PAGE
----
Over the last 30 years as a member of the Mississippi Press Association (MPA), I have attended dozens of "roasts." It is MPA's main fundraiser for its education foundation, which supports journalism internships for Mississippi college students.
Home-grown C Spire, one of the last big locally owned cellular phone companies in the country, has been a great corporate citizen for Mississippi. From their roots in southwest Mississippi, Jimmy and Wade Creekmore have built the company into a tech powerhouse. Hu Meena and other family members are carrying on the next generation.
Professional journalism is struggling, giving way to fake news. This is bad for the country.
One bad clause in the Communications Act of 1996 is the cause. In Section 230, the U. S. Congress exempted Google, Facebook and other Internet platforms from our libel laws.
Mississippi has a lot of wonderful people. One of them is Sam Polles, 27-year executive director of the Mississippi Department of Wildlife, Fisheries and Parks.
Back in the '80s, the Mississippi legislature passed an open primary law just like the one in Louisiana. For reasons no one understood, the U.S. Justice Department would not approve Mississippi's law but did approve Louisiana's.
In chapter Five of the book of Acts in the Bible, there is a story that all Christians should hold dear to their hearts and non-believers should ponder carefully.
When the crack cocaine epidemic hit the nation and Jackson in the early 1990s, it was a shock to our society. Gangs increased. Property crimes increased. Addiction increased. Violent crimes increased. The attitude was lock 'em up, and I was among those leading the charge.
Joel Bomgar, successful tech entrepreneur and state representative from Madison, is leading the charge to bring medical marijuana to Mississippi.
Cognitive therapy is a form of psychotherapy that "states that thoughts, feelings and behavior are all connected, and that individuals can move toward overcoming difficulties and meeting their goals by identifying and changing unhelpful or inaccurate thinking, problematic behavior, and distressing emotional responses," according to Wikipedia.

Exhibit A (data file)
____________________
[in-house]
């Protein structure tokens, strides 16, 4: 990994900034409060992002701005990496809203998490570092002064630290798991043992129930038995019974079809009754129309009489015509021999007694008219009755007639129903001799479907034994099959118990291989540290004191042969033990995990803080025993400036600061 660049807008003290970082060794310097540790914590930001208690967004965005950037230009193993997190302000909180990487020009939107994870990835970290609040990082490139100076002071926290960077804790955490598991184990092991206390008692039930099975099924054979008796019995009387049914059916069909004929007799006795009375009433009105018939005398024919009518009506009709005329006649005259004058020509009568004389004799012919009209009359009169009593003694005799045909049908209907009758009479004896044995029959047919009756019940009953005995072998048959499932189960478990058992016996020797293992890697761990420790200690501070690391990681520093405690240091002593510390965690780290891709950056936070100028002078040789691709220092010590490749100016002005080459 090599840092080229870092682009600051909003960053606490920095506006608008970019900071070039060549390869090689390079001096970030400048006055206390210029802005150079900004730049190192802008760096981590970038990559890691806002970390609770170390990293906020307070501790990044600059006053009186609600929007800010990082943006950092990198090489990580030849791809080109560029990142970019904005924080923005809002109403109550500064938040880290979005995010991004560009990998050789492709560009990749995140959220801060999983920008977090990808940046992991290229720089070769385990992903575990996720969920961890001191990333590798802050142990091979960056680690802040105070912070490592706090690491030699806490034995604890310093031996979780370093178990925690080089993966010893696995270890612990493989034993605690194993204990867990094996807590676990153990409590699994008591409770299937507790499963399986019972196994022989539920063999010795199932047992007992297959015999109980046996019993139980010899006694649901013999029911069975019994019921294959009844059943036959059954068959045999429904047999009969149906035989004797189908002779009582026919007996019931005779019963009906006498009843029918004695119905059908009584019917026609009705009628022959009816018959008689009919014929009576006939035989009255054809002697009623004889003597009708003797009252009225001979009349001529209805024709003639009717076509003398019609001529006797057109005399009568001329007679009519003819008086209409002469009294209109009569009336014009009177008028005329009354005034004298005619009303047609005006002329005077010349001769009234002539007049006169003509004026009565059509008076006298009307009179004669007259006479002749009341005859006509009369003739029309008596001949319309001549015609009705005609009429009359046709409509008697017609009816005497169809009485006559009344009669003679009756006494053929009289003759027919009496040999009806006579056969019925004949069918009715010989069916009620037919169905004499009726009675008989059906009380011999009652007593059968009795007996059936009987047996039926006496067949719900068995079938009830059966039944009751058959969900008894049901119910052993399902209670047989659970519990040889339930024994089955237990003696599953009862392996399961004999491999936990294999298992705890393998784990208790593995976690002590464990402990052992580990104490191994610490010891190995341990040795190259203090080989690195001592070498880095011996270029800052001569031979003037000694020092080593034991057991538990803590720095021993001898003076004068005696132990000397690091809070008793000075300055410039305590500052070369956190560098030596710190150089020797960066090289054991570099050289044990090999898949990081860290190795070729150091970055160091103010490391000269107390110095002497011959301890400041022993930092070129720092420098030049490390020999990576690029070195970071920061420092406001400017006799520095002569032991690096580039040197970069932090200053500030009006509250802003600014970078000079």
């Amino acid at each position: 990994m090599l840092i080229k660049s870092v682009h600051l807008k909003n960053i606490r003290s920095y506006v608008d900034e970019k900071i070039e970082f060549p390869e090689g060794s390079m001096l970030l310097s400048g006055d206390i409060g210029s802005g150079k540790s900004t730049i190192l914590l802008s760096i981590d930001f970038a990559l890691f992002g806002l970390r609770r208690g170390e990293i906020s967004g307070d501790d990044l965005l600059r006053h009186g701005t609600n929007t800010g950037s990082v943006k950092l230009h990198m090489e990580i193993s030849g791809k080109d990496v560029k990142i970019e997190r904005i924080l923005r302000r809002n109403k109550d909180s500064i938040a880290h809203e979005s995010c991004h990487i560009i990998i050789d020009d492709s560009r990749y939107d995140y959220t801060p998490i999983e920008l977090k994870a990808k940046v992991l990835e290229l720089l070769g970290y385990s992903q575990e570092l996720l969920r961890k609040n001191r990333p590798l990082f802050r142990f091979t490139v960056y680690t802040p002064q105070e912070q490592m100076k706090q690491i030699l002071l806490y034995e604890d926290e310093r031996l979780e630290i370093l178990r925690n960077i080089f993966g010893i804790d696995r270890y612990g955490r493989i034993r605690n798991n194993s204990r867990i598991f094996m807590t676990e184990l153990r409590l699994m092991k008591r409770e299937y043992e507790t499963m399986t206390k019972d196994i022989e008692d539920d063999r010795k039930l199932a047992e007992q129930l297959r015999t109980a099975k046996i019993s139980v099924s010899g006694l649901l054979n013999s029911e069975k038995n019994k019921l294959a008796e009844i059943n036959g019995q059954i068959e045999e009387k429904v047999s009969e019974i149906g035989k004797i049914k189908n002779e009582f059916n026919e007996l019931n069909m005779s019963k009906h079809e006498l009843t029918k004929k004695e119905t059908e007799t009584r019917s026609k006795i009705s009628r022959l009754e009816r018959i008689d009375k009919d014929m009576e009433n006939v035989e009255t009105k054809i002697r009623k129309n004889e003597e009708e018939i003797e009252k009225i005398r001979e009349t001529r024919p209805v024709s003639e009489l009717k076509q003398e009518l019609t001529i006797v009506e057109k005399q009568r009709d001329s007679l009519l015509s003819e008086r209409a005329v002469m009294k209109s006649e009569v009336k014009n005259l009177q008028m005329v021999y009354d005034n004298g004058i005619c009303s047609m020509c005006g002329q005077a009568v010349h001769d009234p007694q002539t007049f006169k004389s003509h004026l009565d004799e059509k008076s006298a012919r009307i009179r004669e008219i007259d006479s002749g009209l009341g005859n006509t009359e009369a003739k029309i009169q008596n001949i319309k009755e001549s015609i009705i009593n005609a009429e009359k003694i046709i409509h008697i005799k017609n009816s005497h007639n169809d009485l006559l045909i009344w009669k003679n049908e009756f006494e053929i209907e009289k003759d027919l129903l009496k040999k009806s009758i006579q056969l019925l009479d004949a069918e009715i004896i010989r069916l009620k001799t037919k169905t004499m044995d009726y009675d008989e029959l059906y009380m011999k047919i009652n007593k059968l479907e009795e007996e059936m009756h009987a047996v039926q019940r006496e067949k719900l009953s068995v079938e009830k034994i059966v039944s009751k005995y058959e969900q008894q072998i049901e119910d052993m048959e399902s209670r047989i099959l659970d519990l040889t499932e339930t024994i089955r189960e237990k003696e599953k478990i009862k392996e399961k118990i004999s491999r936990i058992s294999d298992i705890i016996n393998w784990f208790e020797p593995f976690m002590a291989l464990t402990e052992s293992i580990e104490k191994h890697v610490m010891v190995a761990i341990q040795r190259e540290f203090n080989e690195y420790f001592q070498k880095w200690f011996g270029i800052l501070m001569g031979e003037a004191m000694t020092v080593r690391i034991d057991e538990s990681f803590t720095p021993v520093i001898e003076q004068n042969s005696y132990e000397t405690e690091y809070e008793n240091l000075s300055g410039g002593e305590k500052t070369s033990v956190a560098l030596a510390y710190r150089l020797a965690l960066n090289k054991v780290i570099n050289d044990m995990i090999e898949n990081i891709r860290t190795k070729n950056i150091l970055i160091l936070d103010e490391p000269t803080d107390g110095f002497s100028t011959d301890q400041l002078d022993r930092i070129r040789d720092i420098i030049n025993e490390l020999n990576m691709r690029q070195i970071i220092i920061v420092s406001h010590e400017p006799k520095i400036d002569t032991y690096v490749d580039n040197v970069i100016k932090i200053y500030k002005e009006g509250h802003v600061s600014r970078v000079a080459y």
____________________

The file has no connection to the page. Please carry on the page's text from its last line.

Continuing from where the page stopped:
Mississippi's local and state elections are done for another four years. The Republican Party stays in power.
State general elections will be held this Tuesday, November 5. Because Mississippi has so many electoral districts where one party dominates, most elections were effectively decided in the primary.
One of the great pleasures of being in the news business is getting to know some of the great leaders in the community. Jackson's Leland Speed is right up there on my list.
Our neighboring states are dealing with many of the same issues that Mississippi is facing.
Tate Reeves' victory in the Republican runoff came as no surprise. Bill Waller Jr. gave Reeves a run for his money in a gentlemanly, issues-based campaign.
It's deja vu all over again. Attorney Bill Waller squeaks into a run off with a well-financed sitting lieutenant governor running on the issues of education, roads and health care.
It's a political year and I was happy to see all the major politicians show up at the Mississippi Press Convention in Biloxi. This week, I'm highlighting the two main candidates for the Democratic primary for governor.
It's a political year and I was happy to see all the major politicians show up at the Mississippi Press Convention in Biloxi.
When my son Lawrence was about 13, he had a T-shirt with the words "I make it look easy" printed on it.
That's the way I feel about gubernatorial candidate Tate Reeves. He makes it look easy.
Billions of dollars in local and state bonds are being issued without competitive bidding. Many of the leading state experts in Mississippi bidding laws are wondering why. It used to not be this way.
There's no telling how much taxpayer money is being left on the table. It's probably in the millions of dollars.
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